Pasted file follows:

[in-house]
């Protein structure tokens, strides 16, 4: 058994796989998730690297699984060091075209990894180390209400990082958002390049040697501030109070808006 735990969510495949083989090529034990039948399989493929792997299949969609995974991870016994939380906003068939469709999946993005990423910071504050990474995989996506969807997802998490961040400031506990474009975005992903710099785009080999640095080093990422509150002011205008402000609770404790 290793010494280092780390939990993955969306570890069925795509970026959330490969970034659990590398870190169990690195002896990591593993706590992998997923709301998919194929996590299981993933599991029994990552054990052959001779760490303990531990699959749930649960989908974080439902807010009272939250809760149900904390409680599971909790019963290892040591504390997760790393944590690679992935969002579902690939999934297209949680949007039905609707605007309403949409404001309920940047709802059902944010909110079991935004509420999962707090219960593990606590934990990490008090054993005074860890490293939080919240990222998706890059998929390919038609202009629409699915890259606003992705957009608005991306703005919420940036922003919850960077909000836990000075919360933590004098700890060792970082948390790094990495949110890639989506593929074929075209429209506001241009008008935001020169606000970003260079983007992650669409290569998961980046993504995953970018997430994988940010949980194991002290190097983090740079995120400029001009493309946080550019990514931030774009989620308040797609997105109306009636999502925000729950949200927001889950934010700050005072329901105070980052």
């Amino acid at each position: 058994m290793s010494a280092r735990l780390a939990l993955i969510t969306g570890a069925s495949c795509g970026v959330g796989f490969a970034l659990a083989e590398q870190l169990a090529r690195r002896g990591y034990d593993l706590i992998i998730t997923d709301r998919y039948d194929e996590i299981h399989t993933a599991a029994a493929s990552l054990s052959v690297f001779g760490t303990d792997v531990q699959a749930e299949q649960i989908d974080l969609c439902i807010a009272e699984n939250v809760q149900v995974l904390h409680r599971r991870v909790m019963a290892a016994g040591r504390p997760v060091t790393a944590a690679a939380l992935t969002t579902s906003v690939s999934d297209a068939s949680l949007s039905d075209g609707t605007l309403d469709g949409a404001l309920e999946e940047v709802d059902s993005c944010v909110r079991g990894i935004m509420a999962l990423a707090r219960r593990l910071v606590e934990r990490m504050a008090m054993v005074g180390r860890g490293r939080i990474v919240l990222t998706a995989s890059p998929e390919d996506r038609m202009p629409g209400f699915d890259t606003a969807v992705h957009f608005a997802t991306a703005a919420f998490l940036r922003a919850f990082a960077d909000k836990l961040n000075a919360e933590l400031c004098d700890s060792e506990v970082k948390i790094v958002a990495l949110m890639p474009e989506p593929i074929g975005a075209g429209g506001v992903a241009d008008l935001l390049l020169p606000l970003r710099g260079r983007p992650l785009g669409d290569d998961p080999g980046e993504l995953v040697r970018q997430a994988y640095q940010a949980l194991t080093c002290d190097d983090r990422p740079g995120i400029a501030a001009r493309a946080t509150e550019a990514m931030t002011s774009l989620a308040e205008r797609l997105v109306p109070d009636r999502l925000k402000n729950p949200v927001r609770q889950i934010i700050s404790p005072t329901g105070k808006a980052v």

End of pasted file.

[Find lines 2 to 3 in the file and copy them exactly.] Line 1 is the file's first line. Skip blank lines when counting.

């Protein structure tokens, strides 16, 4: 058994796989998730690297699984060091075209990894180390209400990082958002390049040697501030109070808006 735990969510495949083989090529034990039948399989493929792997299949969609995974991870016994939380906003068939469709999946993005990423910071504050990474995989996506969807997802998490961040400031506990474009975005992903710099785009080999640095080093990422509150002011205008402000609770404790 290793010494280092780390939990993955969306570890069925795509970026959330490969970034659990590398870190169990690195002896990591593993706590992998997923709301998919194929996590299981993933599991029994990552054990052959001779760490303990531990699959749930649960989908974080439902807010009272939250809760149900904390409680599971909790019963290892040591504390997760790393944590690679992935969002579902690939999934297209949680949007039905609707605007309403949409404001309920940047709802059902944010909110079991935004509420999962707090219960593990606590934990990490008090054993005074860890490293939080919240990222998706890059998929390919038609202009629409699915890259606003992705957009608005991306703005919420940036922003919850960077909000836990000075919360933590004098700890060792970082948390790094990495949110890639989506593929074929075209429209506001241009008008935001020169606000970003260079983007992650669409290569998961980046993504995953970018997430994988940010949980194991002290190097983090740079995120400029001009493309946080550019990514931030774009989620308040797609997105109306009636999502925000729950949200927001889950934010700050005072329901105070980052």
């Amino acid at each position: 058994m290793s010494a280092r735990l780390a939990l993955i969510t969306g570890a069925s495949c795509g970026v959330g796989f490969a970034l659990a083989e590398q870190l169990a090529r690195r002896g990591y034990d593993l706590i992998i998730t997923d709301r998919y039948d194929e996590i299981h399989t993933a599991a029994a493929s990552l054990s052959v690297f001779g760490t303990d792997v531990q699959a749930e299949q649960i989908d974080l969609c439902i807010a009272e699984n939250v809760q149900v995974l904390h409680r599971r991870v909790m019963a290892a016994g040591r504390p997760v060091t790393a944590a690679a939380l992935t969002t579902s906003v690939s999934d297209a068939s949680l949007s039905d075209g609707t605007l309403d469709g949409a404001l309920e999946e940047v709802d059902s993005c944010v909110r079991g990894i935004m509420a999962l990423a707090r219960r593990l910071v606590e934990r990490m504050a008090m054993v005074g180390r860890g490293r939080i990474v919240l990222t998706a995989s890059p998929e390919d996506r038609m202009p629409g209400f699915d890259t606003a969807v992705h957009f608005a997802t991306a703005a919420f998490l940036r922003a919850f990082a960077d909000k836990l961040n000075a919360e933590l400031c004098d700890s060792e506990v970082k948390i790094v958002a990495l949110m890639p474009e989506p593929i074929g975005a075209g429209g506001v992903a241009d008008l935001l390049l020169p606000l970003r710099g260079r983007p992650l785009g669409d290569d998961p080999g980046e993504l995953v040697r970018q997430a994988y640095q940010a949980l194991t080093c002290d190097d983090r990422p740079g995120i400029a501030a001009r493309a946080t509150e550019a990514m931030t002011s774009l989620a308040e205008r797609l997105v109306p109070d009636r999502l925000k402000n729950p949200v927001r609770q889950i934010i700050s404790p005072t329901g105070k808006a980052v």